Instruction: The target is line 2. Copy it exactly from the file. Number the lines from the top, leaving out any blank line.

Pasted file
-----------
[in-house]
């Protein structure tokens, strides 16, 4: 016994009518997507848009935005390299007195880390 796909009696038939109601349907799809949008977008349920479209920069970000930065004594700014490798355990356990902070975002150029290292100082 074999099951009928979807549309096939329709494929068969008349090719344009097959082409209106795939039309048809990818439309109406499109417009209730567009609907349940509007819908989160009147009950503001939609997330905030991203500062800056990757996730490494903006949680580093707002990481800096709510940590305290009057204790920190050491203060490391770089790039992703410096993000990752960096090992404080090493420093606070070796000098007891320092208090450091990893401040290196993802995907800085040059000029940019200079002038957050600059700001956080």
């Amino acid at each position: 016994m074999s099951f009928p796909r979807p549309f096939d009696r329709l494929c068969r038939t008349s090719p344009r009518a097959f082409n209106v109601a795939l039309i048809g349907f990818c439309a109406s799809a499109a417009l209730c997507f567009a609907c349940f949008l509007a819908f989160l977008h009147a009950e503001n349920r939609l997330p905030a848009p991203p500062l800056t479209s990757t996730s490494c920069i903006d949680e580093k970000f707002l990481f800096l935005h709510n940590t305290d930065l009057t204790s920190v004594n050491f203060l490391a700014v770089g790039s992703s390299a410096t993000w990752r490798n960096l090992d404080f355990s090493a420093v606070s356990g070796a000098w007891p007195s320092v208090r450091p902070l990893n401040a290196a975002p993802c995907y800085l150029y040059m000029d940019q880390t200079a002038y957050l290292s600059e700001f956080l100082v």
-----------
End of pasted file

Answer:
């Protein structure tokens, strides 16, 4: 016994009518997507848009935005390299007195880390 796909009696038939109601349907799809949008977008349920479209920069970000930065004594700014490798355990356990902070975002150029290292100082 074999099951009928979807549309096939329709494929068969008349090719344009097959082409209106795939039309048809990818439309109406499109417009209730567009609907349940509007819908989160009147009950503001939609997330905030991203500062800056990757996730490494903006949680580093707002990481800096709510940590305290009057204790920190050491203060490391770089790039992703410096993000990752960096090992404080090493420093606070070796000098007891320092208090450091990893401040290196993802995907800085040059000029940019200079002038957050600059700001956080």